individuals to regulate the life of society, thus producing the necessity
of the autonomous regulation of this life through commodity production and,
therefore, through capitalist production. So any eventual return to those
more primitive forms of society can but to carry back to capitalism. Of
course, if humanity is condemned to this closed cycle forever and violence
must be excluded from the actions aimed at overcoming this succession of
modes in which social life is organized that obviously have violence as a
main necessary concrete form of realizing their determinations, capitalism
is "the best of all possible worlds."

3. that the attempt to transform capitalism may conduct humanity to a new
form of society, essentially different from

        a. the general autonomous regulation of human metabolism process
where material production is at the same time the production of the general
social relation (commodity production) under its most developed form of
capital accumulation, that is, capitalism, and

        b. the general conscious regulation of human metabolism process
through the cognition of each individual of her/his determinations as a
member of this society, that is, socialism or communism, indistinctly.

In that case, Steve should explain us how the process of social metabolism
would be regulated (organized), that is, which general form this process
would take.

Neither fascism nor Stalinism/"really-existing socialism" are the case.
Very briefly, Fascism is the ideological expression of the national process
of capital accumulation where private capitals use the collective potency
of the state to force laborers to work for a wage under the value of their
labor-power, or directly forcing them to work for no wage at all until they
fall exhausted and are sent to death-camps, and to try to destroy or
appropriate by direct violence the capital that is active in other national
ambits so as to expand their own scale of accumulation, thus trying to
overcome the general overproduction crisis. Therefore, fascism is just an
extreme face that the bloodthirsty nature of capitalism takes as a national
process. Stalinism/"really-existing socialism" is the ideological
expression of the national accumulation process of the capital that is
wholly collective property within this national ambit (and therefore, as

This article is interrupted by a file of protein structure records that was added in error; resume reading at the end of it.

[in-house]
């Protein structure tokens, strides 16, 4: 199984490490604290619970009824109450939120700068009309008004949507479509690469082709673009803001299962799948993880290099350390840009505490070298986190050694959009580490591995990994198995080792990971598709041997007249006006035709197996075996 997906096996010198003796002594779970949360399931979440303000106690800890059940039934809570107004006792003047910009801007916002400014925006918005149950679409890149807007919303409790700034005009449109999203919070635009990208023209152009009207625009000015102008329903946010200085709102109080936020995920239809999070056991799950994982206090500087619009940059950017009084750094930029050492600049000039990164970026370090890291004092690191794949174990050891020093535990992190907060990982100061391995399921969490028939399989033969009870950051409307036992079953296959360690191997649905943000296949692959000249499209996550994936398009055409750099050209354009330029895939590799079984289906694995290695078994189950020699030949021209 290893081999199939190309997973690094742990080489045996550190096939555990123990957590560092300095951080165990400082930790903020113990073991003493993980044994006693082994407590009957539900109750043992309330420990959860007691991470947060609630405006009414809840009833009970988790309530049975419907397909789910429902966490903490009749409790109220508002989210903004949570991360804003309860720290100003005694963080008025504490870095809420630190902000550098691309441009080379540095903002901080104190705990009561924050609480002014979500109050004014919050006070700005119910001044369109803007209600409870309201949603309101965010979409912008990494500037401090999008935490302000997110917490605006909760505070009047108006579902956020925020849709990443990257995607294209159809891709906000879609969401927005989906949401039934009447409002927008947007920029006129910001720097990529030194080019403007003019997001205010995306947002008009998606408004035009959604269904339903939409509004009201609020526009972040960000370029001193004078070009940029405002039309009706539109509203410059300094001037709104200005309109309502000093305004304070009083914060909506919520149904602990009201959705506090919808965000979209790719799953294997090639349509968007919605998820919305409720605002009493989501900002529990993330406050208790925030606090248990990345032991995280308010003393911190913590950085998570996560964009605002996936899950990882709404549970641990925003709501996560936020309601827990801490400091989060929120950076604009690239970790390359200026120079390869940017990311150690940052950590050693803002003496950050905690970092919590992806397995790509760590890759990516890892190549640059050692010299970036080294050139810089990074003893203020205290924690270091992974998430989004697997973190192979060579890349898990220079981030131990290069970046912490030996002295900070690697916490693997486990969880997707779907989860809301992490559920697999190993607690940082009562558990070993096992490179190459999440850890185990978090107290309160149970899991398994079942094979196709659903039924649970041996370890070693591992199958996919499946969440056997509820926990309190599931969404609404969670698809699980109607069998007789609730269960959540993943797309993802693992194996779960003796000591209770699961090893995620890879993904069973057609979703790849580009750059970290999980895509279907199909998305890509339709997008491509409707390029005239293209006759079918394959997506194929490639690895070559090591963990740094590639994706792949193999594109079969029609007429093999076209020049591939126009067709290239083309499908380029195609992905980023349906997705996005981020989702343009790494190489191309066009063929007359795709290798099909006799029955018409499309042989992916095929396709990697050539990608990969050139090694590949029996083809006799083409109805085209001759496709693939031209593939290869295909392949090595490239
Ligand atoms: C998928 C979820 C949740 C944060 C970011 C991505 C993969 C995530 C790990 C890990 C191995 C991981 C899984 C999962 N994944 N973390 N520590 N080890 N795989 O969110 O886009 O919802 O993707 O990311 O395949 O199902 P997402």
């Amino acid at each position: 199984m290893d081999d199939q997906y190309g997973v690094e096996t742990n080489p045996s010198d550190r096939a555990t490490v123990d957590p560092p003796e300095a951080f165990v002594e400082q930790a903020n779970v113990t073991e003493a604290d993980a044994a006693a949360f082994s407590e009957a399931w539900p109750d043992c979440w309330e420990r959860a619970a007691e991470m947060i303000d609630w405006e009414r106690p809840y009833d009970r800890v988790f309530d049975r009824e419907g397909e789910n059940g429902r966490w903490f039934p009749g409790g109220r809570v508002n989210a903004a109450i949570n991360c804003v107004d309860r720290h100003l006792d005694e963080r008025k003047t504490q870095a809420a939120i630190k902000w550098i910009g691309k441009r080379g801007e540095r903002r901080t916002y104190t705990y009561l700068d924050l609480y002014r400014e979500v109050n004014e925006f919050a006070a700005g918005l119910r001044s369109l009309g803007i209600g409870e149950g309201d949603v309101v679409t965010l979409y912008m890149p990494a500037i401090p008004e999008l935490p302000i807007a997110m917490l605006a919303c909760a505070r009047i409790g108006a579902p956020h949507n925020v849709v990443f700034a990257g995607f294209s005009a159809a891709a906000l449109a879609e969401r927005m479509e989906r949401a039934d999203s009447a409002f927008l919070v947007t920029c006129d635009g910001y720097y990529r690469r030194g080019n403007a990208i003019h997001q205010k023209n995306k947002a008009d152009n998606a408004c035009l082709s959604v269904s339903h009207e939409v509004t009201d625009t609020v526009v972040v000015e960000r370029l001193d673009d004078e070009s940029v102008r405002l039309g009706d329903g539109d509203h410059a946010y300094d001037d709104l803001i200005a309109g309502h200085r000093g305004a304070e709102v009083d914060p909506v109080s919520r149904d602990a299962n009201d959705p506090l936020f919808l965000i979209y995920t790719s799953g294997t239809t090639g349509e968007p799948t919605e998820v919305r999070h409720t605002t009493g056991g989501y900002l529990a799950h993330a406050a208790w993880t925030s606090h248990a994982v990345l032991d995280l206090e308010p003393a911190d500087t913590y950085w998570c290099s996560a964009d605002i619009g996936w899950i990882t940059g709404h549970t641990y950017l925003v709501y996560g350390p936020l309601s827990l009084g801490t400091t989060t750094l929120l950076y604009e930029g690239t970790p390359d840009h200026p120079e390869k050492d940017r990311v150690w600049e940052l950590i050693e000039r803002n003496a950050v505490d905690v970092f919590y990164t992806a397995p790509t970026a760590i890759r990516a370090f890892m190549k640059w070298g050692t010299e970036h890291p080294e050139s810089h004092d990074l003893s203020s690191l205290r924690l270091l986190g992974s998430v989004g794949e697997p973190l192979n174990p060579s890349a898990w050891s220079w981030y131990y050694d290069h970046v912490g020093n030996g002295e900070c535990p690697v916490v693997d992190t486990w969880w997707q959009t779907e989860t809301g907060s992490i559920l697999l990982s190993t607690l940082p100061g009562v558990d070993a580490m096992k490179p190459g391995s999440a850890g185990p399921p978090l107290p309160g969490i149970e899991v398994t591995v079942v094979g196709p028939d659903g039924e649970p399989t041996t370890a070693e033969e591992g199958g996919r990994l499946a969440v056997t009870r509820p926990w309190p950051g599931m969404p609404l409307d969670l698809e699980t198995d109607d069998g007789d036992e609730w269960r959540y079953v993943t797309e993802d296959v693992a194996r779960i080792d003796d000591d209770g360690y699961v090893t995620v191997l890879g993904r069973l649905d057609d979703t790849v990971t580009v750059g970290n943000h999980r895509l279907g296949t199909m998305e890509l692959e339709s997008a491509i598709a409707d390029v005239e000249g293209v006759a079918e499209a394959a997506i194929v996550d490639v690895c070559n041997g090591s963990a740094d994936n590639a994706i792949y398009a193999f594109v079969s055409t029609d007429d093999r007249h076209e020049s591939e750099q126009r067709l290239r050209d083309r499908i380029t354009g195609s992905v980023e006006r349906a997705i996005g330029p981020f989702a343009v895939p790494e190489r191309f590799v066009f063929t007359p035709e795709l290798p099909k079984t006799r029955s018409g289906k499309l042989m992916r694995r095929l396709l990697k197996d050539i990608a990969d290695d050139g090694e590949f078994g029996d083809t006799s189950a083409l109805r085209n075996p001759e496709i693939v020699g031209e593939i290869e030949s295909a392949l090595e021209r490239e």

much capital for the whole of the proletariat, and as much private capital,
for the proletariat of the rest of the national ambits, as any other).
Therefore, Stalinism/"really-existing socialism" is just an extreme face
that the alienation of human potencies takes as a national process of
capital accumulation, consequently carrying in itself the whole brutality
of capitalism, but also, the whole of its potencies.

Of course, if humanity is condemned to have no choice beyond different
forms of capitalism and violence must be excluded from the actions aimed at
overcoming this system of social life that obviously has violence as a main
necessary concrete form of realizing its determinations, capitalism is "the
best of all possible (actually, the only possible) worlds."

In brief, the future is already here! Steve wants Marx to be spelled
F-u-k-u-y-a-m-a! If Steve's theory isn't a crude apologetics of capitalism,
which is it?

And Steve himself completes the picture: he has presented his theory to the
list for a casual, politically aseptic, reason:

> My reason for raising them [my postings to this list]
>here was more, to paraphrase the title of theatrical performance, so
>that "at least you can't say that you haven't seen it."

Unfortunately for him, the Marxism list isn't a political kindergarten.


Through many messages to the list I've followed Steve's theory, even in its
own logical terms, developing it to the point where the specific social
necessity this theory incarnates becomes evident. I've placed some very
concrete questions to Steve, and asked him to point out exactly at which
step of my developments following his theory he could show I was mistaken.
He never answered these questions. Instead, his typical replies were

a- ad hominem arguments:

>If you really wish to
>challenge me--rather than simply rile me-- ...

>It is this logic of Marx which I have explored at great length,
>and which you in your posts effectively refuse to acknowledge. I
>would contrast this with my exchanges with Chris, where he has
>seriously considered ...

>I did expect to find individuals so wedded the the LTV that they would
>go on the attack against the heretic (me) merely for having the views
>that he held.

>You sound
>more like a religious fundamentalist predicting Armageddon on the basis
>of a reading of scriptures than a serious analyst of society.

b- "read this, read that":

Anybody would say Steve thinks he has the monopoly on reading what are the
most common, worldwide known books and journals concerning Marx and
Marxism. He even believes he is able to decide if I've read or not what he
has written:

>If you should so trouble yourself as to read what I have written,
>Inigo, you would find ...

Maybe Steve believes that anyone who reads his papers must immediately _see
the light_, and as I go on questioning his theory the only possibility is